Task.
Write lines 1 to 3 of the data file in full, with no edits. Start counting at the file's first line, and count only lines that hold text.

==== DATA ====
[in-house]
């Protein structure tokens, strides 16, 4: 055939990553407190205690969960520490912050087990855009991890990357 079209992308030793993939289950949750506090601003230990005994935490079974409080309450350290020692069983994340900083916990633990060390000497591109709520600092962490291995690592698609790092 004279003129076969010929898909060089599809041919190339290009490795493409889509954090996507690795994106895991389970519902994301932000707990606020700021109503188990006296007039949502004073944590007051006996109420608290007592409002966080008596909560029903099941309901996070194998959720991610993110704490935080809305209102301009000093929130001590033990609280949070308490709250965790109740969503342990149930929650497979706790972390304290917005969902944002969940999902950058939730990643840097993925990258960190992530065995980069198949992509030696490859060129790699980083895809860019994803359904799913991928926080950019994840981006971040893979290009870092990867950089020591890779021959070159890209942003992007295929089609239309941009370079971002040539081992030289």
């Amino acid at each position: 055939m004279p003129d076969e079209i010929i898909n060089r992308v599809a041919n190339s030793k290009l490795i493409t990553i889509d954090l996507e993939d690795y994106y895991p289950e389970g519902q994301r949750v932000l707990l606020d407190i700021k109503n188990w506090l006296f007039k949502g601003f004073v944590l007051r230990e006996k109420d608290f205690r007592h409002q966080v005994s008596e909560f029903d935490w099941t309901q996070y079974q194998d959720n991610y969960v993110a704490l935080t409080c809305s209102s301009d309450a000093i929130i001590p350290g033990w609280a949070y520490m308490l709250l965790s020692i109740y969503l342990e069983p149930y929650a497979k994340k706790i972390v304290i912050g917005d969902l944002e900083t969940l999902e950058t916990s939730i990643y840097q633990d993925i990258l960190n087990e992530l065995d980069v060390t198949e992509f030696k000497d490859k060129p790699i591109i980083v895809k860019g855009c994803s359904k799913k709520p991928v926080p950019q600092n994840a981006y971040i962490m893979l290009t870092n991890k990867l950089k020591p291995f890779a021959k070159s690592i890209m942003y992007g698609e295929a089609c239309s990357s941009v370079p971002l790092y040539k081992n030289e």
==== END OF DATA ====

[in-house]
């Protein structure tokens, strides 16, 4: 055939990553407190205690969960520490912050087990855009991890990357 079209992308030793993939289950949750506090601003230990005994935490079974409080309450350290020692069983994340900083916990633990060390000497591109709520600092962490291995690592698609790092 004279003129076969010929898909060089599809041919190339290009490795493409889509954090996507690795994106895991389970519902994301932000707990606020700021109503188990006296007039949502004073944590007051006996109420608290007592409002966080008596909560029903099941309901996070194998959720991610993110704490935080809305209102301009000093929130001590033990609280949070308490709250965790109740969503342990149930929650497979706790972390304290917005969902944002969940999902950058939730990643840097993925990258960190992530065995980069198949992509030696490859060129790699980083895809860019994803359904799913991928926080950019994840981006971040893979290009870092990867950089020591890779021959070159890209942003992007295929089609239309941009370079971002040539081992030289």
């Amino acid at each position: 055939m004279p003129d076969e079209i010929i898909n060089r992308v599809a041919n190339s030793k290009l490795i493409t990553i889509d954090l996507e993939d690795y994106y895991p289950e389970g519902q994301r949750v932000l707990l606020d407190i700021k109503n188990w506090l006296f007039k949502g601003f004073v944590l007051r230990e006996k109420d608290f205690r007592h409002q966080v005994s008596e909560f029903d935490w099941t309901q996070y079974q194998d959720n991610y969960v993110a704490l935080t409080c809305s209102s301009d309450a000093i929130i001590p350290g033990w609280a949070y520490m308490l709250l965790s020692i109740y969503l342990e069983p149930y929650a497979k994340k706790i972390v304290i912050g917005d969902l944002e900083t969940l999902e950058t916990s939730i990643y840097q633990d993925i990258l960190n087990e992530l065995d980069v060390t198949e992509f030696k000497d490859k060129p790699i591109i980083v895809k860019g855009c994803s359904k799913k709520p991928v926080p950019q600092n994840a981006y971040i962490m893979l290009t870092n991890k990867l950089k020591p291995f890779a021959k070159s690592i890209m942003y992007g698609e295929a089609c239309s990357s941009v370079p971002l790092y040539k081992n030289e």